Whatever your purpose, this Instructable details a useful method to accomplish the best results for your data analysis.
Step 1: OCD Much?
Since the day I drove my car off the lot, I have recorded every single time I purchased gasoline.
Whenever I'm driving my friends around and I stop for gas, I get some pretty odd looks. "Hey man, can you hand me the black notebook in the glove compartment?" I then scribble down another line of seemingly useless information into the little book and tell my friend to put it back. Invariably, I have to explain what the book is for, and no I'm not obsessive compulsive. I've diligently kept my log for over 4 years, and I just got the motivation to enter it into my computer like I had originally planned. It suffices to say this is the longest experiment I have ever performed.
Logging your data should be something automatic. Keep the notebook in a visible place for a while, then once you're in the habit, you can keep it in the glove box. Dedicate a nice pen to the cause and keep it in the spiral of the notebook.
Step 2: Relevant Information to Log
Gas Station Type
From this information, combined with Microsoft Excel or some other data entry program, you can find:
Length of Experiment
Total Cost of Gas
Total Amount of Gas
Total CO2 released
Average Fuel Economy
MPG over time
Cost of fuel per month
Mileage between purchases (Trip)
Cost per gallon
Miles per day
Gas station preference
And probably more
Sure, some of this may seem redundant and worthless, but it's kind of a trip to find out your car has emitted 20 metric tonnes of CO2.
Step 3: Using Microsoft Office Excel
If you have some other kind of data management program, hopefully you know how to create calculated columns and whatnot, because these instructions are for Excel. However, the basic ideas should apply to whatever you're working with.
Step 4: Data Entry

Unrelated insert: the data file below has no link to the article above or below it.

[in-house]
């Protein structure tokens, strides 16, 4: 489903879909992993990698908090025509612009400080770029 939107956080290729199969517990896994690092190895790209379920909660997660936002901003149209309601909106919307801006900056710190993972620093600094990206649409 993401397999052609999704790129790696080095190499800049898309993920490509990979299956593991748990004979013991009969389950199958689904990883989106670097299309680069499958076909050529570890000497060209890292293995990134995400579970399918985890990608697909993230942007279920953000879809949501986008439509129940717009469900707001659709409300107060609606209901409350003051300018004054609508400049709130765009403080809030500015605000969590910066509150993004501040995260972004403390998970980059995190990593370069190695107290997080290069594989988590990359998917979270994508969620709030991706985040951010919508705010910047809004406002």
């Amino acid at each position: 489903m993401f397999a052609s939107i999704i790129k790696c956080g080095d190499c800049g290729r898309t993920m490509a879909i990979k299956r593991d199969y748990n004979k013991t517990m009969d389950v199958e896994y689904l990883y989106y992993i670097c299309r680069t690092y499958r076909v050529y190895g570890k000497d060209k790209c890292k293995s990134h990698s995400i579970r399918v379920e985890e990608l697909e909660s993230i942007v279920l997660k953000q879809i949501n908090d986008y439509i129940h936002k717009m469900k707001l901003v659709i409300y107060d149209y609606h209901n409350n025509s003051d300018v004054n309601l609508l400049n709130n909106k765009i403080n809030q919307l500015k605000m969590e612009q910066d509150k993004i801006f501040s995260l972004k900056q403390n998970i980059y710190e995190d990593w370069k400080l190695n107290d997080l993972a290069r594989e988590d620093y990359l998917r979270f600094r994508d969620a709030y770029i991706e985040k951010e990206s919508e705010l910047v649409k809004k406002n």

Ah the delightful tedium. Oh the wonderful, splendid several hours you may spend entering all the data you've spent forever collecting. You'd better get comfortable with your numpad. I suggest this format:
A B C D E
1 Date ODO Gallons Cost Company
2 01/15/2011 53202 6.3 20.00 Chevron
Notice that the label resides in row 1. This won't affect your data. You may want to formally label your columns so you can use their names later for calculations. Click on a letter so that the entire column is selected. Just above column A and to the left of the "fx" box is the column name field. Enter the names of all your columns here.
Step 5: Creating Calcuated Columns and Autosums
Calculated columns are created in Excel by iterating formulas that are written in one cell, then copied to other cells with a simple but difficult to discover mouse maneuver. Say you have a data set in column A and want column B to show your data multiplied by two. To do this, Excel requires a formula in each and every cell in B. Such a set would look like this:
1 2 =(A1*2)
2 5 =(A2*2)
3 7 =(A3*2)
Obviously, it would be rather tedious to write the formula for every cell if you had a data set several hundred numbers long. So Excel allows you to iterate a formula like "=(A1*2)" to the cells below it, automatically increasing the number after the A each time. This is done by writing the formula for the first cell by hand, then clicking on the cell so there is a dark, bold line around it with a little black square in the lower right corner. Grab the little black square and drag it downwards, and the formula will automatically iterate. This takes some practice, but becomes very simple.